There's just one problem: This clean-up expert has sent you a big list of things that you need to comply with, because if you don't comply with the list, the hackers will be back and cause havoc yet again.
In case you didn't notice—we moved the third part
You weren't suppose to notice. You were supposed to get riveted to the story—which is likely what happened. But even as we moved through the article, we followed a pattern of getting into the jungle, being attacked by beasts and being taken out of the jungle.
Taken out? Not really. You're still at the edge. There's no resolution in sight. You still need to finish quite a few things before the problem even starts to get resolved.
An unfinished problem gets the audience on the edge of its seat
The audience has been pulled through the three stages of the story. And then they're looking for resolution. And it doesn't happen. Instead you move along with the rest of the story. And this lack of closure acts like a burr in the shoe. It forces you to pay attention. It doesn't let you get distracted, because your brain wants to know the answer.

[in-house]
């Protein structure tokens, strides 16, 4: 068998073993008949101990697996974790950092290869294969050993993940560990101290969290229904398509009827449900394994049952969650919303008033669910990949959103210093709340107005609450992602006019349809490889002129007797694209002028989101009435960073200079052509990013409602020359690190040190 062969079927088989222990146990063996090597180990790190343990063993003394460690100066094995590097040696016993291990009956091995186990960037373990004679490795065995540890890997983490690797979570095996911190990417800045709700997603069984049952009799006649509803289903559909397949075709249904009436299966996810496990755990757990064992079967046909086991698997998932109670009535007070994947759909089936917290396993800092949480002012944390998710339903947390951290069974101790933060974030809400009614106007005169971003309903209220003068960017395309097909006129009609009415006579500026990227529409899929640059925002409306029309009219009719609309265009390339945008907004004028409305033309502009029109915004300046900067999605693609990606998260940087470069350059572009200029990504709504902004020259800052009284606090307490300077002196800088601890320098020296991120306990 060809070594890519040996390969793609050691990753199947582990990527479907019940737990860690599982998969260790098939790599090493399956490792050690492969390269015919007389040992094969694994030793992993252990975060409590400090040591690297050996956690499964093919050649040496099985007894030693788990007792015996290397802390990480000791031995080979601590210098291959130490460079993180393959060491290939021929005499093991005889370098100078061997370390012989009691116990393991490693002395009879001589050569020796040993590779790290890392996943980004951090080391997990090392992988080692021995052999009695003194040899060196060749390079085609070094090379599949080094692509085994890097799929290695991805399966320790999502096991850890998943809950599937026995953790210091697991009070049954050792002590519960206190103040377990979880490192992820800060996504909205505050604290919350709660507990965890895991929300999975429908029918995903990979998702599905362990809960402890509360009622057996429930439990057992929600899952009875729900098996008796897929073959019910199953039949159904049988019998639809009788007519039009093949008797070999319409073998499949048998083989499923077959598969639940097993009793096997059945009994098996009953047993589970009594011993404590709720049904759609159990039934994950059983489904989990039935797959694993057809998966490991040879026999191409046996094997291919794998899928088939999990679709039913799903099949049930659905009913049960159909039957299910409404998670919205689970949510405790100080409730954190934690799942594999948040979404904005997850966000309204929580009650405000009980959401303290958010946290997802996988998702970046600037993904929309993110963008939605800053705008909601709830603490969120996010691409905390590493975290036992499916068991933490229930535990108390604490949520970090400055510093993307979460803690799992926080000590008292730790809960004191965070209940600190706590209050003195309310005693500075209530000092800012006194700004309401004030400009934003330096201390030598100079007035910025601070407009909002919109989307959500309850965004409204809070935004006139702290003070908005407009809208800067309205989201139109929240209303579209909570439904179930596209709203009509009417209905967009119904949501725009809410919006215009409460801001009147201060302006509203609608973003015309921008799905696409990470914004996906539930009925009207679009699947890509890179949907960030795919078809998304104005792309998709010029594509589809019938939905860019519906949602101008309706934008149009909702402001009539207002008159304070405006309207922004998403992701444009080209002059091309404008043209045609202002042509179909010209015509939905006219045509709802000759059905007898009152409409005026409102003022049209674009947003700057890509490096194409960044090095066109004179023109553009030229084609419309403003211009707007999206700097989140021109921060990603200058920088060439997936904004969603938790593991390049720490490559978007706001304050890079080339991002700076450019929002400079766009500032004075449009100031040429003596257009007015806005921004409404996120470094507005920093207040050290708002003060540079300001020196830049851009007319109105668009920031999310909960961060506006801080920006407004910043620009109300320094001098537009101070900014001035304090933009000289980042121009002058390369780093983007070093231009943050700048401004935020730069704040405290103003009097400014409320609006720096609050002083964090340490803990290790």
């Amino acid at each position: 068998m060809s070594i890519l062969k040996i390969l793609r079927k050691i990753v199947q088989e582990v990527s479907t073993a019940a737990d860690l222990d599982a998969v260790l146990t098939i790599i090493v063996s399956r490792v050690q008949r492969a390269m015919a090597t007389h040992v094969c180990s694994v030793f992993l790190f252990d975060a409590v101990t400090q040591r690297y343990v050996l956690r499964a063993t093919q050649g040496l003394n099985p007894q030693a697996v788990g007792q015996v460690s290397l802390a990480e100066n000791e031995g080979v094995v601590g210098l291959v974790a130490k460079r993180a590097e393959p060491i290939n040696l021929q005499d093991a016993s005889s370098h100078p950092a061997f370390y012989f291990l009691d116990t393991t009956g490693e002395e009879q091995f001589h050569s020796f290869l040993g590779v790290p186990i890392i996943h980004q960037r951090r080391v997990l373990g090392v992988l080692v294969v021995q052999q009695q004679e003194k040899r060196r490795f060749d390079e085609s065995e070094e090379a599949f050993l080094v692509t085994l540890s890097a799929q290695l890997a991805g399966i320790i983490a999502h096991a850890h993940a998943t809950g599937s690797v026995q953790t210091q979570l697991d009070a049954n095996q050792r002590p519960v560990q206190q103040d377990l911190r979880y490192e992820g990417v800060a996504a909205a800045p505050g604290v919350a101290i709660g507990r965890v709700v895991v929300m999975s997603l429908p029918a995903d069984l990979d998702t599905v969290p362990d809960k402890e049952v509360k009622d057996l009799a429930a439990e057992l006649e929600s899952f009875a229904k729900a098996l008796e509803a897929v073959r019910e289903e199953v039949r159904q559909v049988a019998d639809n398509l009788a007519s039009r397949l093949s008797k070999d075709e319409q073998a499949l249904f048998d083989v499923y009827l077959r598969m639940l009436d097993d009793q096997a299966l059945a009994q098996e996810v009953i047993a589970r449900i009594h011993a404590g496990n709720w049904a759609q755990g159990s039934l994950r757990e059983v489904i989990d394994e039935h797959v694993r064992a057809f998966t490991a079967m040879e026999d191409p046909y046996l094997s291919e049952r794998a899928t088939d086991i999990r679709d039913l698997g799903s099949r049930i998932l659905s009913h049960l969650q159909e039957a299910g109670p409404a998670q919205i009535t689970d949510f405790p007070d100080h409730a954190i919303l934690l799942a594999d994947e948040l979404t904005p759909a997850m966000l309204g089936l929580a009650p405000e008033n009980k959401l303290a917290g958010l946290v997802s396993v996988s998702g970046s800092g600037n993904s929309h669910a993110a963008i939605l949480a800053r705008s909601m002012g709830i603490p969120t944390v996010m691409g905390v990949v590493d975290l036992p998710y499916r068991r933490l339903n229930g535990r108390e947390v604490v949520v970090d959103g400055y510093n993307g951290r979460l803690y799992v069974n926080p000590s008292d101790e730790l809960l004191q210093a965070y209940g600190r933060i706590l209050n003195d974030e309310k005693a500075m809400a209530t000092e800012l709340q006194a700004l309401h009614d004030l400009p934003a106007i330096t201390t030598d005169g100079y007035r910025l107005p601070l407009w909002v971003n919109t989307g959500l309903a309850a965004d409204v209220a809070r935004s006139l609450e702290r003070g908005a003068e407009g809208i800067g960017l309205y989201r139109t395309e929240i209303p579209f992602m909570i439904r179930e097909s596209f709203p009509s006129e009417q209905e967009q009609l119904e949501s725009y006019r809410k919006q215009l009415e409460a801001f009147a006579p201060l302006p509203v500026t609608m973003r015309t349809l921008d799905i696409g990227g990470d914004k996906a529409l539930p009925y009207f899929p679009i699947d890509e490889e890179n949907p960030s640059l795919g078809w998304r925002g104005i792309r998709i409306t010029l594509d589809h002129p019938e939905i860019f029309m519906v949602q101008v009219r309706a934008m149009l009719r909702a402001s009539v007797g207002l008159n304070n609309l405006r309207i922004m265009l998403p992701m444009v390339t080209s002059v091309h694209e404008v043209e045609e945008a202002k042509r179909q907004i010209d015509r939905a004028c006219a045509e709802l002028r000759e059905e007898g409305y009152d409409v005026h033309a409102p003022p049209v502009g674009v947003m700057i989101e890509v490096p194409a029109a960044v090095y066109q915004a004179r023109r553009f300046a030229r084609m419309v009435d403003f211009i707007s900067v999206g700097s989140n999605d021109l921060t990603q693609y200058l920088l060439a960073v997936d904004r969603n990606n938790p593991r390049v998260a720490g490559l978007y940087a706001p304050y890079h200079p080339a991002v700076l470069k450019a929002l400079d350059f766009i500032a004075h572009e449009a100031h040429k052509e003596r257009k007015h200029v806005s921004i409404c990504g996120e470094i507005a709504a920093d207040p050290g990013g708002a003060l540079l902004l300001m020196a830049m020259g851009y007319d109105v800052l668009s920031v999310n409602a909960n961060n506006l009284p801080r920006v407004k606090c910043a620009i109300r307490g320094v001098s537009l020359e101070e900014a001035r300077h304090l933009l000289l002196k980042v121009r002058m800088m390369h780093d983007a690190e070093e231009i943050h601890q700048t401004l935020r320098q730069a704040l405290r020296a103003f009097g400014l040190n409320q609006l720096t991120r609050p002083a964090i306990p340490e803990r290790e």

But why is this burr so critical?
It's critical because of how an audience reacts in a presentation. Once a certain amount of time has passed, the audience gets restless. No matter how good your presentation, they start to think of objections, of things they want to do, or start analysing the facts coldly.
When you slide in the burr, they are forced to pay attention. They're expecting you to tell them what happened next.
So won't they get distracted if you don't tell them what happens next?